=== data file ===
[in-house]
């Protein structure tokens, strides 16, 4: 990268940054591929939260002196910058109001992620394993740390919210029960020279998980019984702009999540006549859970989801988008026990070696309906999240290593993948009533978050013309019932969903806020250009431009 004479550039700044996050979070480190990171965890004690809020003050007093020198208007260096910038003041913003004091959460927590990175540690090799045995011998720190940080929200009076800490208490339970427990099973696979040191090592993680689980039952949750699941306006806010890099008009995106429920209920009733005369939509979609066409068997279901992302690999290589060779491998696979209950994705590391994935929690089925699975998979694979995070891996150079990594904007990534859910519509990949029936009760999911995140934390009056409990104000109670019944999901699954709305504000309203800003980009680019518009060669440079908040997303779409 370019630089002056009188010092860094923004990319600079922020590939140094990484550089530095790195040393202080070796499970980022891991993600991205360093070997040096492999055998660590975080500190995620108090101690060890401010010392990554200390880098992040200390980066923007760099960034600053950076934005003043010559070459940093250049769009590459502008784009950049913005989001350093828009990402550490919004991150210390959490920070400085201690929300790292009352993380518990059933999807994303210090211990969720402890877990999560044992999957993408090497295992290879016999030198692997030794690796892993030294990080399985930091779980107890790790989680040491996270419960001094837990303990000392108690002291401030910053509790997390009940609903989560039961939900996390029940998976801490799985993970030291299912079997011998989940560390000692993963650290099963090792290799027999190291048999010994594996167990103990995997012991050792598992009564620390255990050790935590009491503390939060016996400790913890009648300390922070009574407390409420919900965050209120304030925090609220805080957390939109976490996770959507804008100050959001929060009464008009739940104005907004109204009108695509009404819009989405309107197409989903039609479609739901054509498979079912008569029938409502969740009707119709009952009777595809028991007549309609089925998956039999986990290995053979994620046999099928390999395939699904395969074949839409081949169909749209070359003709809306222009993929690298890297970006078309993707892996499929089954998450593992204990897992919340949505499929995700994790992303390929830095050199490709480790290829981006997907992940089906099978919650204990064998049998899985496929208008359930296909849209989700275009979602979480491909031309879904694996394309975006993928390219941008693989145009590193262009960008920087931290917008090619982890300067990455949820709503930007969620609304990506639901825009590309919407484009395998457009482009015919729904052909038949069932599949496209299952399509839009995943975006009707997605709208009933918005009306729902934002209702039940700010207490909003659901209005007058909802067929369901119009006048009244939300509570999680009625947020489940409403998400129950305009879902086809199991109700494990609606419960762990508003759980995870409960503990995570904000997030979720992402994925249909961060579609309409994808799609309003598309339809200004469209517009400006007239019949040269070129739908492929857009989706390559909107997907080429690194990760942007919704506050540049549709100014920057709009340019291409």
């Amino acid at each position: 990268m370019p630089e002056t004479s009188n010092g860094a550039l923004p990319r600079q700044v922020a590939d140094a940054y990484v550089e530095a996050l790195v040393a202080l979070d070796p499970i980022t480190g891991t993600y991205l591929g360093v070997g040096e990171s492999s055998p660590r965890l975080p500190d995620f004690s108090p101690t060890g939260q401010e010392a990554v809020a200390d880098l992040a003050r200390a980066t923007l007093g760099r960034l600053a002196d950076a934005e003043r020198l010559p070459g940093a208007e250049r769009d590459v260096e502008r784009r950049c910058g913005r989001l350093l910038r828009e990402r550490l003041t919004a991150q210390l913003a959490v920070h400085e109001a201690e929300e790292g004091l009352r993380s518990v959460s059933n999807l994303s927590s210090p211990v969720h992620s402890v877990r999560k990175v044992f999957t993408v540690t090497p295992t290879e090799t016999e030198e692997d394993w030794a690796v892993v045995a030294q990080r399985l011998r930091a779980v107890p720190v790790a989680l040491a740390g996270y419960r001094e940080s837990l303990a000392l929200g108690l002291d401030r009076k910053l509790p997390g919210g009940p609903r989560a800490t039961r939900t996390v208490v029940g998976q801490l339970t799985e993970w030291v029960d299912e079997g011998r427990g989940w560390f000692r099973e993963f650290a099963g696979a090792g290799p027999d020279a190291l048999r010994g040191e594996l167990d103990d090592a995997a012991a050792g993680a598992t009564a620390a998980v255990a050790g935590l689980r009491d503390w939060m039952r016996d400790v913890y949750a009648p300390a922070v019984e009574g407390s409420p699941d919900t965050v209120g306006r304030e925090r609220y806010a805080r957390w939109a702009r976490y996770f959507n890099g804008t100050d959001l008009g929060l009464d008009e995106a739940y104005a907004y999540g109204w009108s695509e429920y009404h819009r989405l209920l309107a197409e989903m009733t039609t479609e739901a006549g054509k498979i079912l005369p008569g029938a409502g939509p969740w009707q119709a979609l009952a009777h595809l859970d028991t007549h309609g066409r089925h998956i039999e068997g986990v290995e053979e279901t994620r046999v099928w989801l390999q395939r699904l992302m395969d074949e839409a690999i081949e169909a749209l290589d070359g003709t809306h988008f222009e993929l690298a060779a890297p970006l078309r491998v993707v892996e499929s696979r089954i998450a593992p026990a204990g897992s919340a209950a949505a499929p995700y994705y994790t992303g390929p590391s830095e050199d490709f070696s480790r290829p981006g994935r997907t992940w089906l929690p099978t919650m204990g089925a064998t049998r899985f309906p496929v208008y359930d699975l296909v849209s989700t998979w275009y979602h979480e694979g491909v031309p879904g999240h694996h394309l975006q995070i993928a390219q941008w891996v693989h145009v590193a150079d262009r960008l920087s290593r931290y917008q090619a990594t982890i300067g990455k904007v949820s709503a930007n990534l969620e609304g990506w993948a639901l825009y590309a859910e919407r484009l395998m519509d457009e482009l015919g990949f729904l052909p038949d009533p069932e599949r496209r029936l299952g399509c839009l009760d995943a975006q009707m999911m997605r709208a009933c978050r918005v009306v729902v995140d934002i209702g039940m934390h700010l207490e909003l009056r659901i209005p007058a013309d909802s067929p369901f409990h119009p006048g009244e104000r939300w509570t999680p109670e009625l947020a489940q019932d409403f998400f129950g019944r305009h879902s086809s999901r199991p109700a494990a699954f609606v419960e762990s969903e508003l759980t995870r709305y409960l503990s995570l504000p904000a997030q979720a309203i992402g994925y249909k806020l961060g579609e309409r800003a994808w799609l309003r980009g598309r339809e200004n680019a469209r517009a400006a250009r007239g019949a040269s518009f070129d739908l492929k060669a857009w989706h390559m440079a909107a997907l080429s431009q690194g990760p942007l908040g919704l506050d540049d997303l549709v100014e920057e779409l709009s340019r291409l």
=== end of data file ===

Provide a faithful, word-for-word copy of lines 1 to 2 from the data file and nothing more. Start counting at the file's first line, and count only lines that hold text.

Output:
[in-house]
């Protein structure tokens, strides 16, 4: 990268940054591929939260002196910058109001992620394993740390919210029960020279998980019984702009999540006549859970989801988008026990070696309906999240290593993948009533978050013309019932969903806020250009431009 004479550039700044996050979070480190990171965890004690809020003050007093020198208007260096910038003041913003004091959460927590990175540690090799045995011998720190940080929200009076800490208490339970427990099973696979040191090592993680689980039952949750699941306006806010890099008009995106429920209920009733005369939509979609066409068997279901992302690999290589060779491998696979209950994705590391994935929690089925699975998979694979995070891996150079990594904007990534859910519509990949029936009760999911995140934390009056409990104000109670019944999901699954709305504000309203800003980009680019518009060669440079908040997303779409 370019630089002056009188010092860094923004990319600079922020590939140094990484550089530095790195040393202080070796499970980022891991993600991205360093070997040096492999055998660590975080500190995620108090101690060890401010010392990554200390880098992040200390980066923007760099960034600053950076934005003043010559070459940093250049769009590459502008784009950049913005989001350093828009990402550490919004991150210390959490920070400085201690929300790292009352993380518990059933999807994303210090211990969720402890877990999560044992999957993408090497295992290879016999030198692997030794690796892993030294990080399985930091779980107890790790989680040491996270419960001094837990303990000392108690002291401030910053509790997390009940609903989560039961939900996390029940998976801490799985993970030291299912079997011998989940560390000692993963650290099963090792290799027999190291048999010994594996167990103990995997012991050792598992009564620390255990050790935590009491503390939060016996400790913890009648300390922070009574407390409420919900965050209120304030925090609220805080957390939109976490996770959507804008100050959001929060009464008009739940104005907004109204009108695509009404819009989405309107197409989903039609479609739901054509498979079912008569029938409502969740009707119709009952009777595809028991007549309609089925998956039999986990290995053979994620046999099928390999395939699904395969074949839409081949169909749209070359003709809306222009993929690298890297970006078309993707892996499929089954998450593992204990897992919340949505499929995700994790992303390929830095050199490709480790290829981006997907992940089906099978919650204990064998049998899985496929208008359930296909849209989700275009979602979480491909031309879904694996394309975006993928390219941008693989145009590193262009960008920087931290917008090619982890300067990455949820709503930007969620609304990506639901825009590309919407484009395998457009482009015919729904052909038949069932599949496209299952399509839009995943975006009707997605709208009933918005009306729902934002209702039940700010207490909003659901209005007058909802067929369901119009006048009244939300509570999680009625947020489940409403998400129950305009879902086809199991109700494990609606419960762990508003759980995870409960503990995570904000997030979720992402994925249909961060579609309409994808799609309003598309339809200004469209517009400006007239019949040269070129739908492929857009989706390559909107997907080429690194990760942007919704506050540049549709100014920057709009340019291409």